If Wheeler does indeed follow the president’s lead on Title II, it could cut an indiscriminate path through both core and edge internet innovators, exposing internet companies of all shapes and sizes offering any sort of transmission component to a puzzle palace of potential obligations and fees, from pricing restrictions to universal service funding requirements, and a raft of government reporting rules. It would also pour molasses over the nation’s mobile broadband ecosystem which remains by far the most innovative, competitive, and fastest-growing of all broadband services precisely because it has never been subjected to this most burdensome and restrictive of our nation’s regulatory regimes.

Virtually all corners of the internet ecosystem could be impacted, including over-the-top services like Netflix, music streaming services like Spotify and Pandora, cloud services like Amazon’s and Microsoft’s, advertising served over the internet like Yahoo’s and Facebook’s, and voice-over-internet services like Skype, Viber, WhatsApp, Facetime, and Google Hangouts, not to mention the many newer and smaller entrants seeking to compete with them. Old rules designed for early 20th century technologies like the rotary phone shouldn’t be allowed to impede the internet’s future.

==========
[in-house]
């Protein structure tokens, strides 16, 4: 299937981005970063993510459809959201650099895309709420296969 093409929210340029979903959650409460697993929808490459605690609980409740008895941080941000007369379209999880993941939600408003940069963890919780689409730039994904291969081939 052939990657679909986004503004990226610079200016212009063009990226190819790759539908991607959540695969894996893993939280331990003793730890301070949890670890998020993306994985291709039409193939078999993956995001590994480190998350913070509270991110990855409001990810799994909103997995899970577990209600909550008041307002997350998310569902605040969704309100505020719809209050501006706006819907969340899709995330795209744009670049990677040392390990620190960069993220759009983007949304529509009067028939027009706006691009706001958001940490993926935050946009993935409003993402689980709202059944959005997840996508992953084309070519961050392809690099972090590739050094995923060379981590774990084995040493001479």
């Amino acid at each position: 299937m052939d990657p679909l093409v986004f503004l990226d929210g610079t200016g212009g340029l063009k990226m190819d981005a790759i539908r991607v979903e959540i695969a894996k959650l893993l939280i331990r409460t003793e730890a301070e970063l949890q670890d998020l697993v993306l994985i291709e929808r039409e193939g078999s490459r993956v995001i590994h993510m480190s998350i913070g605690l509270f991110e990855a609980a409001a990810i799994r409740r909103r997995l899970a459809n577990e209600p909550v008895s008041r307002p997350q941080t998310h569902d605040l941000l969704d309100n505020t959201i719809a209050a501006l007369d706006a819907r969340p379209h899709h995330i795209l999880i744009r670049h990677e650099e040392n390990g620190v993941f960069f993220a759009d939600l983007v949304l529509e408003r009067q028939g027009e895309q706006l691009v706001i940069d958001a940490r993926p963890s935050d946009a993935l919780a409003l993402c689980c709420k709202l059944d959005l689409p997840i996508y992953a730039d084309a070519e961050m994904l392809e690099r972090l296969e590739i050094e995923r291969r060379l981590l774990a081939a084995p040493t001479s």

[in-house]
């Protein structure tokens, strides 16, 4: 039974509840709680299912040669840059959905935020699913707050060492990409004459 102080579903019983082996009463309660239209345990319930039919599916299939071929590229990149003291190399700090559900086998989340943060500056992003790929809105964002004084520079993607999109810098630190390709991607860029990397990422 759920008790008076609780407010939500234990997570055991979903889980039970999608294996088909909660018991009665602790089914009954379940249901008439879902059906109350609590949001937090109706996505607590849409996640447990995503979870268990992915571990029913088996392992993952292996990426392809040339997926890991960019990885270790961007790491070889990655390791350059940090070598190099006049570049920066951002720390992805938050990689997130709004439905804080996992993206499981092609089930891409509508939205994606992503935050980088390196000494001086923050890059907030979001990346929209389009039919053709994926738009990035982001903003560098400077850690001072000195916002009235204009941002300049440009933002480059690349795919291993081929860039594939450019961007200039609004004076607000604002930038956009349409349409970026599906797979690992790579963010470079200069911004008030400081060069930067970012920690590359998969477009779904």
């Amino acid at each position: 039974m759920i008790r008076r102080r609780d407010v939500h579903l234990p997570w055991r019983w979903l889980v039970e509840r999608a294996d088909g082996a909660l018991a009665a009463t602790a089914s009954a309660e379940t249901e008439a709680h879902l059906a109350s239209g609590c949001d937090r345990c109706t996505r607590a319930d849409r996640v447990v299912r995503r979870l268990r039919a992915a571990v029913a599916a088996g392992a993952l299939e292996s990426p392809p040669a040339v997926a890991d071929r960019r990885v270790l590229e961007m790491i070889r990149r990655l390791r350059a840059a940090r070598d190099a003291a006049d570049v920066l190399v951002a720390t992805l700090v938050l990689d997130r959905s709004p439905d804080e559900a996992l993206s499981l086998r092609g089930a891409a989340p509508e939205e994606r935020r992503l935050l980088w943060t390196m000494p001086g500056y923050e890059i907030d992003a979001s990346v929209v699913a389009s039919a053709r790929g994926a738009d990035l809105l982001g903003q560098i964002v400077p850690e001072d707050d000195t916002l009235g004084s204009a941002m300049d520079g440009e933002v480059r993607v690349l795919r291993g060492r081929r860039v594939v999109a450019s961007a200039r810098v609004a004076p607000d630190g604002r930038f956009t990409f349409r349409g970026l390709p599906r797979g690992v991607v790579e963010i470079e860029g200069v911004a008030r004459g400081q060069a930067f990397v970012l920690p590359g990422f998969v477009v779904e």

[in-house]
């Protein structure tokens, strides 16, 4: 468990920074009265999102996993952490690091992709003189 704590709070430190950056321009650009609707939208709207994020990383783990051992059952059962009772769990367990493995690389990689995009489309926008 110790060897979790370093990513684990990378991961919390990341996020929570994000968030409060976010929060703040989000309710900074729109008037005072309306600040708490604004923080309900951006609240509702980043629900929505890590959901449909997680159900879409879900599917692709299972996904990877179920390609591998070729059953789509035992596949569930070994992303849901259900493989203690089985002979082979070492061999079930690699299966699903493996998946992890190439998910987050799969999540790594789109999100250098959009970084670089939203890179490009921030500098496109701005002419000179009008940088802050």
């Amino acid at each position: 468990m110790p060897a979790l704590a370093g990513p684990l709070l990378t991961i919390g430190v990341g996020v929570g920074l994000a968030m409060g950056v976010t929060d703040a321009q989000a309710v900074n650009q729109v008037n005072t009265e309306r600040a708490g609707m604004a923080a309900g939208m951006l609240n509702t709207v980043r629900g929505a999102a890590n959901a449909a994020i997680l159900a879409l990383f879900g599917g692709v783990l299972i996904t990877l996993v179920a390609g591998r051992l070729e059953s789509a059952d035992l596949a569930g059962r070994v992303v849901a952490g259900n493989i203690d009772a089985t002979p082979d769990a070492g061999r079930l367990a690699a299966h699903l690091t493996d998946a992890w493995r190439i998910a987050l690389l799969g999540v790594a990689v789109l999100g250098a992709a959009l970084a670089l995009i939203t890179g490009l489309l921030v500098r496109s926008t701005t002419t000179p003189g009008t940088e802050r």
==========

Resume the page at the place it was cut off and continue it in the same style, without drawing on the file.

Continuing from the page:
Wheeler appears to believe that the FCC can ease the impact of this regulatory steamroller by granting “forbearance” from certain of Title II’s most onerous requirements. But as any communications lawyer can attest, forbearance proceedings at the FCC are typically subject to a lengthy evaluation process, and  potentially costly legal challenges. While it is a full employment plan for regulatory lawyers, the Title II regime is plainly a risky deal for internet and technology companies and investors of all shapes and sizes, and the hundreds of millions of mobile broadband consumers who depend on them.